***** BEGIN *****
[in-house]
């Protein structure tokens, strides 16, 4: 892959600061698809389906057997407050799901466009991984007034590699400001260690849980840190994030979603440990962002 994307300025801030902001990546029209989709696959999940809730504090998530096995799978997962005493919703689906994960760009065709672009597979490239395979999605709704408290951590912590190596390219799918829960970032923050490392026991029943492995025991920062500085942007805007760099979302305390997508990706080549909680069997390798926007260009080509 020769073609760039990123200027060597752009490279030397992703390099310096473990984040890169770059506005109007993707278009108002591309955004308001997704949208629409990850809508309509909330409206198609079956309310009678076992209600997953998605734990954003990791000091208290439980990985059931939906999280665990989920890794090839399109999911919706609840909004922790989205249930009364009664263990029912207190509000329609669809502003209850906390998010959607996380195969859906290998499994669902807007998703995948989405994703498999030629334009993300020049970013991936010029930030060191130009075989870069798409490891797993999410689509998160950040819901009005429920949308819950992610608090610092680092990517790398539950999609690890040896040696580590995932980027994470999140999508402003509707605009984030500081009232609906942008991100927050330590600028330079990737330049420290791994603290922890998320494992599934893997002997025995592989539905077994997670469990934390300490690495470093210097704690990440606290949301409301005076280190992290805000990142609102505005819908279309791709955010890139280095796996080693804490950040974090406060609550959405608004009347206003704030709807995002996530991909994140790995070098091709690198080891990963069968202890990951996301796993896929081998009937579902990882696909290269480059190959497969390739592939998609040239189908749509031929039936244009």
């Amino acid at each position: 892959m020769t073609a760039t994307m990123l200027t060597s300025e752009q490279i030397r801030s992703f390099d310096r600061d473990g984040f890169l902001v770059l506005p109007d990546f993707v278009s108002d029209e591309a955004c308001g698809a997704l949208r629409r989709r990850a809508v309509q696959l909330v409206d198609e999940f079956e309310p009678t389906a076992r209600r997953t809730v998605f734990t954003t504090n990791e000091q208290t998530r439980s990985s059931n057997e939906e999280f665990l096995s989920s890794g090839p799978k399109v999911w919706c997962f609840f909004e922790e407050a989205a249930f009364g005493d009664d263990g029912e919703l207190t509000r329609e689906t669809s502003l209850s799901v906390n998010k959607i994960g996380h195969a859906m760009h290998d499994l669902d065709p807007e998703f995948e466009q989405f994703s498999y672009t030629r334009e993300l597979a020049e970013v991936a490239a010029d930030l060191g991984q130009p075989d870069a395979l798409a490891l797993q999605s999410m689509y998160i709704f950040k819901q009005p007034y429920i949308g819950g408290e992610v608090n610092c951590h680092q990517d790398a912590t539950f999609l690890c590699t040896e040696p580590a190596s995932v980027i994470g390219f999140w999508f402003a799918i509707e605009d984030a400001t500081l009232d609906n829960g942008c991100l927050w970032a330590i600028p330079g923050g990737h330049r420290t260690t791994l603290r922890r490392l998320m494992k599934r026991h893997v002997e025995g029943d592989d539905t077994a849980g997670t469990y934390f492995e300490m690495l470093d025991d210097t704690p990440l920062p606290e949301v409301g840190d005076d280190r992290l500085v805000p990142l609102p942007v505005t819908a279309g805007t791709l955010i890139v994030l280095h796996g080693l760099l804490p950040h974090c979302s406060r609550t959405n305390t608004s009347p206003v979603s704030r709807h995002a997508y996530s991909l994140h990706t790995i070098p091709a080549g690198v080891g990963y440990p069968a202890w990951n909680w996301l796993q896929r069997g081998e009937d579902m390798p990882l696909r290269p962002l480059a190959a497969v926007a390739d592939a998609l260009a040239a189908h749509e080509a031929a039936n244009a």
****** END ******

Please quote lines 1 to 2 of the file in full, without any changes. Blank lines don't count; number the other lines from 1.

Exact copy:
[in-house]
């Protein structure tokens, strides 16, 4: 892959600061698809389906057997407050799901466009991984007034590699400001260690849980840190994030979603440990962002 994307300025801030902001990546029209989709696959999940809730504090998530096995799978997962005493919703689906994960760009065709672009597979490239395979999605709704408290951590912590190596390219799918829960970032923050490392026991029943492995025991920062500085942007805007760099979302305390997508990706080549909680069997390798926007260009080509 020769073609760039990123200027060597752009490279030397992703390099310096473990984040890169770059506005109007993707278009108002591309955004308001997704949208629409990850809508309509909330409206198609079956309310009678076992209600997953998605734990954003990791000091208290439980990985059931939906999280665990989920890794090839399109999911919706609840909004922790989205249930009364009664263990029912207190509000329609669809502003209850906390998010959607996380195969859906290998499994669902807007998703995948989405994703498999030629334009993300020049970013991936010029930030060191130009075989870069798409490891797993999410689509998160950040819901009005429920949308819950992610608090610092680092990517790398539950999609690890040896040696580590995932980027994470999140999508402003509707605009984030500081009232609906942008991100927050330590600028330079990737330049420290791994603290922890998320494992599934893997002997025995592989539905077994997670469990934390300490690495470093210097704690990440606290949301409301005076280190992290805000990142609102505005819908279309791709955010890139280095796996080693804490950040974090406060609550959405608004009347206003704030709807995002996530991909994140790995070098091709690198080891990963069968202890990951996301796993896929081998009937579902990882696909290269480059190959497969390739592939998609040239189908749509031929039936244009």